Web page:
Petroleum laboratories greatly benefit from automation because tests often involve rapid transient behavior, e.g., in determining unsteady-state relative permeability; and/or long slow processes such as capillary tests. Many smaller laboratories are not fully automated due to the high cost of developing custom-made software or modifying commercial software for their specific use.

This situation is rapidly changing with the emergence of a new generation of object-oriented computer languages. These new languages allow novice programmers to develop sophisticated systems with unprecedented ease and speed. This paper introduces the concepts behind this new generation of languages and their use for petroleum laboratory automation.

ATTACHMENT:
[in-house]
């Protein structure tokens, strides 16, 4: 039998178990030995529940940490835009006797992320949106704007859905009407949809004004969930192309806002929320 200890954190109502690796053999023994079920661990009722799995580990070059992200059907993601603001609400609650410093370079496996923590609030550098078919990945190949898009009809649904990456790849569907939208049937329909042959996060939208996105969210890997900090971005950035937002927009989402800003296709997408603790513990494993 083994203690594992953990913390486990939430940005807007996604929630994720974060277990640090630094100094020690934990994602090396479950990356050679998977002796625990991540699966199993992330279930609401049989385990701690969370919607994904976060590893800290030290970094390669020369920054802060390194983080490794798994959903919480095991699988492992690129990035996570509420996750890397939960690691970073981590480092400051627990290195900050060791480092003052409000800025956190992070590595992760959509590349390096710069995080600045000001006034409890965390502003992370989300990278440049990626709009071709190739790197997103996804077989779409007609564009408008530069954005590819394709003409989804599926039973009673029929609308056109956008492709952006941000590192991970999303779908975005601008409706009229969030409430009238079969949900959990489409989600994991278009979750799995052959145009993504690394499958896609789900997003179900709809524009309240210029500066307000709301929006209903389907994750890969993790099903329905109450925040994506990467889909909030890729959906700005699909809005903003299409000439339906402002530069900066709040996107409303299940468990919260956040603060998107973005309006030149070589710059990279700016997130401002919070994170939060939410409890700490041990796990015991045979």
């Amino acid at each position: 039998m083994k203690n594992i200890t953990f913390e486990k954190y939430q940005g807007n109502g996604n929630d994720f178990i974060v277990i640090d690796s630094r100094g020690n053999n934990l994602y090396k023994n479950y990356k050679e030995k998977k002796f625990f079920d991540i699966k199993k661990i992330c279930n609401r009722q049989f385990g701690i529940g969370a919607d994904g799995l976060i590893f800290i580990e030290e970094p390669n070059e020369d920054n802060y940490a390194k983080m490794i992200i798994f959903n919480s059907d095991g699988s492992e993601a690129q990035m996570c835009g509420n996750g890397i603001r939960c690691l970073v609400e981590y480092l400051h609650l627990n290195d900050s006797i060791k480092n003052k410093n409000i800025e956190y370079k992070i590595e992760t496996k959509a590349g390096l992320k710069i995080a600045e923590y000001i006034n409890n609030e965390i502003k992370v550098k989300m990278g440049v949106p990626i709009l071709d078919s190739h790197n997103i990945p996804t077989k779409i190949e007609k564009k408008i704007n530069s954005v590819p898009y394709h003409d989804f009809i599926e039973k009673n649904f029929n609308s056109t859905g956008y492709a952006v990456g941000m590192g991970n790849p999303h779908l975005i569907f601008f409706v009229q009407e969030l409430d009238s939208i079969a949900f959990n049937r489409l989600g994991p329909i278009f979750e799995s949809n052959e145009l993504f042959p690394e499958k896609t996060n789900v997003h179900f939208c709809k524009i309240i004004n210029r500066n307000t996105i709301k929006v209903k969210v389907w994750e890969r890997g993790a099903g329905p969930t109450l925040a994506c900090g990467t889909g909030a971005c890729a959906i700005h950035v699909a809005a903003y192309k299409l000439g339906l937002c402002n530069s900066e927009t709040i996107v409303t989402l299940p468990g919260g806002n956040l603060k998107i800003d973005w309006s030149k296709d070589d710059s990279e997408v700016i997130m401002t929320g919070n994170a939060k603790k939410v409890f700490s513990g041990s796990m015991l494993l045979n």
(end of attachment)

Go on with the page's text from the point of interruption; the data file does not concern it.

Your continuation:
A public domain, general-purpose laboratory/pilot plant automation program, "LabWARDEN," developed at the National Institute for Petroleum and Energy Research (NIPER) for the U.S. Department of Energy is presented as a case-example. This menu-driven, user friendly program for data acquisition/control/analysis/presentation is a valuable tool for laboratories where test requirements change frequently. Its features include: run-time system setup reconfiguration; built-in constraints to eliminate operator errors; real-time graphic display of current and previous data with editing and smoothing; data export to other applications for report generation or animation such as automatic 3-D rotation; pictorial display of test status for quick trouble-shooting; error and out-of-range audio/video warnings to designated users on the network; automatic resetting of instrument(s) to rectify minor problems; and automatic shut-down in emergencies when the operator does not respond. Configuration of a high-temperature high-pressure steamflood oil displacement laboratory is described.

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